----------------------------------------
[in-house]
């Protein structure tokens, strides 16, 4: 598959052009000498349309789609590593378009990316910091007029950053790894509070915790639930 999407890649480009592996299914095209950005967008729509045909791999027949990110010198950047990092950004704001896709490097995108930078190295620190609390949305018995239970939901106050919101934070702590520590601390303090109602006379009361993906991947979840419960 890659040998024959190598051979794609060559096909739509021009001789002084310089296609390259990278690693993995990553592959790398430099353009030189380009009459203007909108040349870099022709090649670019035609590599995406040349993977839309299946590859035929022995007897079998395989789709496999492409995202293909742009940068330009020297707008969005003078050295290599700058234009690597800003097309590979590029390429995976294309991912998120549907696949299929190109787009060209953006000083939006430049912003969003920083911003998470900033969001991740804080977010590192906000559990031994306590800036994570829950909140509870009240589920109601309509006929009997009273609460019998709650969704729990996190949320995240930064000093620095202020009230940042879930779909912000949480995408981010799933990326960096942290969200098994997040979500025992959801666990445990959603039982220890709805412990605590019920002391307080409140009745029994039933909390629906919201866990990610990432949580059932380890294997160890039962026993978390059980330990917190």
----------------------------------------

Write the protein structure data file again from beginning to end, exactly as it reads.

[in-house]
């Protein structure tokens, strides 16, 4: 598959052009000498349309789609590593378009990316910091007029950053790894509070915790639930 999407890649480009592996299914095209950005967008729509045909791999027949990110010198950047990092950004704001896709490097995108930078190295620190609390949305018995239970939901106050919101934070702590520590601390303090109602006379009361993906991947979840419960 890659040998024959190598051979794609060559096909739509021009001789002084310089296609390259990278690693993995990553592959790398430099353009030189380009009459203007909108040349870099022709090649670019035609590599995406040349993977839309299946590859035929022995007897079998395989789709496999492409995202293909742009940068330009020297707008969005003078050295290599700058234009690597800003097309590979590029390429995976294309991912998120549907696949299929190109787009060209953006000083939006430049912003969003920083911003998470900033969001991740804080977010590192906000559990031994306590800036994570829950909140509870009240589920109601309509006929009997009273609460019998709650969704729990996190949320995240930064000093620095202020009230940042879930779909912000949480995408981010799933990326960096942290969200098994997040979500025992959801666990445990959603039982220890709805412990605590019920002391307080409140009745029994039933909390629906919201866990990610990432949580059932380890294997160890039962026993978390059980330990917190």